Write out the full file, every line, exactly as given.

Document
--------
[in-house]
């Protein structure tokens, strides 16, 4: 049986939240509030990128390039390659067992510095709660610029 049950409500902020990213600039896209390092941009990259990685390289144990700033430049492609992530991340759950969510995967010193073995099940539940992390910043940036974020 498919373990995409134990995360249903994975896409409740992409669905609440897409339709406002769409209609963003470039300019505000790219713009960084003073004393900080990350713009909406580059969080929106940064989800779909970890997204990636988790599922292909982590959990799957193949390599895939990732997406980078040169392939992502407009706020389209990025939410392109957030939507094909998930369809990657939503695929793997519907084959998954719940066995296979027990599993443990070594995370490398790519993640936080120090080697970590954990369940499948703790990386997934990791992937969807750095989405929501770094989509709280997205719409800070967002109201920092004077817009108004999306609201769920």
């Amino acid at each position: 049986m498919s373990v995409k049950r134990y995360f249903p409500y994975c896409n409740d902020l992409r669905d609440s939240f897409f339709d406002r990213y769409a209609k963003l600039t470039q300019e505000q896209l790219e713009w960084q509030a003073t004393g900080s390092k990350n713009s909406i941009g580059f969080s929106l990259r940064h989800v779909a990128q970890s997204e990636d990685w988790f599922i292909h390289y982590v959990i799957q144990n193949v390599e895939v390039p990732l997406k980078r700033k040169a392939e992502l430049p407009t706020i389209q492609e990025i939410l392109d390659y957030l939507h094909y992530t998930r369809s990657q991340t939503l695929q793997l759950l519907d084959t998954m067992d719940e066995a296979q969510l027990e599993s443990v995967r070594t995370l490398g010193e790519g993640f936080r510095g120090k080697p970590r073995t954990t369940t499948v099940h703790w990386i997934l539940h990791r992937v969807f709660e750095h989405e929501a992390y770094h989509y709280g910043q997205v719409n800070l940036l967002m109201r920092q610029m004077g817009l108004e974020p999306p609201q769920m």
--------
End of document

[in-house]
């Protein structure tokens, strides 16, 4: 049986939240509030990128390039390659067992510095709660610029 049950409500902020990213600039896209390092941009990259990685390289144990700033430049492609992530991340759950969510995967010193073995099940539940992390910043940036974020 498919373990995409134990995360249903994975896409409740992409669905609440897409339709406002769409209609963003470039300019505000790219713009960084003073004393900080990350713009909406580059969080929106940064989800779909970890997204990636988790599922292909982590959990799957193949390599895939990732997406980078040169392939992502407009706020389209990025939410392109957030939507094909998930369809990657939503695929793997519907084959998954719940066995296979027990599993443990070594995370490398790519993640936080120090080697970590954990369940499948703790990386997934990791992937969807750095989405929501770094989509709280997205719409800070967002109201920092004077817009108004999306609201769920």
């Amino acid at each position: 049986m498919s373990v995409k049950r134990y995360f249903p409500y994975c896409n409740d902020l992409r669905d609440s939240f897409f339709d406002r990213y769409a209609k963003l600039t470039q300019e505000q896209l790219e713009w960084q509030a003073t004393g900080s390092k990350n713009s909406i941009g580059f969080s929106l990259r940064h989800v779909a990128q970890s997204e990636d990685w988790f599922i292909h390289y982590v959990i799957q144990n193949v390599e895939v390039p990732l997406k980078r700033k040169a392939e992502l430049p407009t706020i389209q492609e990025i939410l392109d390659y957030l939507h094909y992530t998930r369809s990657q991340t939503l695929q793997l759950l519907d084959t998954m067992d719940e066995a296979q969510l027990e599993s443990v995967r070594t995370l490398g010193e790519g993640f936080r510095g120090k080697p970590r073995t954990t369940t499948v099940h703790w990386i997934l539940h990791r992937v969807f709660e750095h989405e929501a992390y770094h989509y709280g910043q997205v719409n800070l940036l967002m109201r920092q610029m004077g817009l108004e974020p999306p609201q769920m």